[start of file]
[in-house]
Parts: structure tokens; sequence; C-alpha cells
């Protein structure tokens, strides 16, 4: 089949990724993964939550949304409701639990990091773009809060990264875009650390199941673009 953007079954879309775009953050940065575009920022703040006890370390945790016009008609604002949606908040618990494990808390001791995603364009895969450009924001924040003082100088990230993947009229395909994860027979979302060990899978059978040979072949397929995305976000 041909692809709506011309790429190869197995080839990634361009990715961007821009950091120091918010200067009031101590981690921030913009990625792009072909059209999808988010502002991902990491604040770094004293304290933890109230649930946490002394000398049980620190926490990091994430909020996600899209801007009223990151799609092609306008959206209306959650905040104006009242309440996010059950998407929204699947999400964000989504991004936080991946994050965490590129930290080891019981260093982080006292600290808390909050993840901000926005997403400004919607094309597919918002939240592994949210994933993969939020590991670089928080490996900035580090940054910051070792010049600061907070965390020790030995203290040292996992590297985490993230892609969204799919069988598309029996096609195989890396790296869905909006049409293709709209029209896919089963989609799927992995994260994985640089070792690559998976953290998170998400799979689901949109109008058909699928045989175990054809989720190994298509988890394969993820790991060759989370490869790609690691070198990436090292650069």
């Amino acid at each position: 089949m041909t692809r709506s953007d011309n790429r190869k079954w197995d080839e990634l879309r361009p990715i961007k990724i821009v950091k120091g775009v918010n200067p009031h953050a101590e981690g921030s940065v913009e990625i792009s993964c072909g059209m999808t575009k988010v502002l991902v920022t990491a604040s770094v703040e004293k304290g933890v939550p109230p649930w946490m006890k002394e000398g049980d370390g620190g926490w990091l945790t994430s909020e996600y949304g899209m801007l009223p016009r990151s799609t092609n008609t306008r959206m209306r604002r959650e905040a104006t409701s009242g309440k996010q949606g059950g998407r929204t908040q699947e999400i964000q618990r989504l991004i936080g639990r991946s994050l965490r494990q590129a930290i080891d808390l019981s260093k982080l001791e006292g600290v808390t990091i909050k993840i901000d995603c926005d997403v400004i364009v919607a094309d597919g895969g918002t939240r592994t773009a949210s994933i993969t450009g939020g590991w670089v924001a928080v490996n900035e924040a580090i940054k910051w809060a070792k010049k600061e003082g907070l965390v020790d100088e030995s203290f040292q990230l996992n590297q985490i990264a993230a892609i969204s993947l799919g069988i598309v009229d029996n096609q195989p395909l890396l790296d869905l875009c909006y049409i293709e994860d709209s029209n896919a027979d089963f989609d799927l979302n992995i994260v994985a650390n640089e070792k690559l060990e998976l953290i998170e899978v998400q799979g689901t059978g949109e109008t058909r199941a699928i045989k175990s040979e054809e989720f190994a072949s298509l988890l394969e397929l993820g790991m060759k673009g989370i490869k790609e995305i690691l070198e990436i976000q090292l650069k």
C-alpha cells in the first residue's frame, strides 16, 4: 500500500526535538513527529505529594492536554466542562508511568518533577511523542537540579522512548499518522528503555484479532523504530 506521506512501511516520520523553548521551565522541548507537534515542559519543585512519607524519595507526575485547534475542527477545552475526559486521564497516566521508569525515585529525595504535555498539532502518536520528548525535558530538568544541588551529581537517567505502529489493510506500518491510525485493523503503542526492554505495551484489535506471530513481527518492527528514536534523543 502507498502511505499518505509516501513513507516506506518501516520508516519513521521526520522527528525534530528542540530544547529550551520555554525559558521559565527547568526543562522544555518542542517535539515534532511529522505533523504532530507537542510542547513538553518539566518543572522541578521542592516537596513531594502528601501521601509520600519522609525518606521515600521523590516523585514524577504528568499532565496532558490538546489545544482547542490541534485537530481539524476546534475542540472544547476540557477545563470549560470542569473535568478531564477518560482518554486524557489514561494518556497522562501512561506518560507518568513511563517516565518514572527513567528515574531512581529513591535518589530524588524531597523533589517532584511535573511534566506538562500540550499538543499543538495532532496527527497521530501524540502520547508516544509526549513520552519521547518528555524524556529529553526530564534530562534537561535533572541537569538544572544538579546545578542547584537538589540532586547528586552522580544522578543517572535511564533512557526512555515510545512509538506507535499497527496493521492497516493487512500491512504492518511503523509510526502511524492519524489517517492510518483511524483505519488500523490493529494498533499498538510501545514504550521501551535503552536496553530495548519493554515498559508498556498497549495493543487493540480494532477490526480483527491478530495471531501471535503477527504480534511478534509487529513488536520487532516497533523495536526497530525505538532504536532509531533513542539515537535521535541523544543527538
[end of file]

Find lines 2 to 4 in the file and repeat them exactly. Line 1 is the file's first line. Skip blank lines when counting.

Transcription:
Parts: structure tokens; sequence; C-alpha cells
């Protein structure tokens, strides 16, 4: 089949990724993964939550949304409701639990990091773009809060990264875009650390199941673009 953007079954879309775009953050940065575009920022703040006890370390945790016009008609604002949606908040618990494990808390001791995603364009895969450009924001924040003082100088990230993947009229395909994860027979979302060990899978059978040979072949397929995305976000 041909692809709506011309790429190869197995080839990634361009990715961007821009950091120091918010200067009031101590981690921030913009990625792009072909059209999808988010502002991902990491604040770094004293304290933890109230649930946490002394000398049980620190926490990091994430909020996600899209801007009223990151799609092609306008959206209306959650905040104006009242309440996010059950998407929204699947999400964000989504991004936080991946994050965490590129930290080891019981260093982080006292600290808390909050993840901000926005997403400004919607094309597919918002939240592994949210994933993969939020590991670089928080490996900035580090940054910051070792010049600061907070965390020790030995203290040292996992590297985490993230892609969204799919069988598309029996096609195989890396790296869905909006049409293709709209029209896919089963989609799927992995994260994985640089070792690559998976953290998170998400799979689901949109109008058909699928045989175990054809989720190994298509988890394969993820790991060759989370490869790609690691070198990436090292650069």
């Amino acid at each position: 089949m041909t692809r709506s953007d011309n790429r190869k079954w197995d080839e990634l879309r361009p990715i961007k990724i821009v950091k120091g775009v918010n200067p009031h953050a101590e981690g921030s940065v913009e990625i792009s993964c072909g059209m999808t575009k988010v502002l991902v920022t990491a604040s770094v703040e004293k304290g933890v939550p109230p649930w946490m006890k002394e000398g049980d370390g620190g926490w990091l945790t994430s909020e996600y949304g899209m801007l009223p016009r990151s799609t092609n008609t306008r959206m209306r604002r959650e905040a104006t409701s009242g309440k996010q949606g059950g998407r929204t908040q699947e999400i964000q618990r989504l991004i936080g639990r991946s994050l965490r494990q590129a930290i080891d808390l019981s260093k982080l001791e006292g600290v808390t990091i909050k993840i901000d995603c926005d997403v400004i364009v919607a094309d597919g895969g918002t939240r592994t773009a949210s994933i993969t450009g939020g590991w670089v924001a928080v490996n900035e924040a580090i940054k910051w809060a070792k010049k600061e003082g907070l965390v020790d100088e030995s203290f040292q990230l996992n590297q985490i990264a993230a892609i969204s993947l799919g069988i598309v009229d029996n096609q195989p395909l890396l790296d869905l875009c909006y049409i293709e994860d709209s029209n896919a027979d089963f989609d799927l979302n992995i994260v994985a650390n640089e070792k690559l060990e998976l953290i998170e899978v998400q799979g689901t059978g949109e109008t058909r199941a699928i045989k175990s040979e054809e989720f190994a072949s298509l988890l394969e397929l993820g790991m060759k673009g989370i490869k790609e995305i690691l070198e990436i976000q090292l650069k």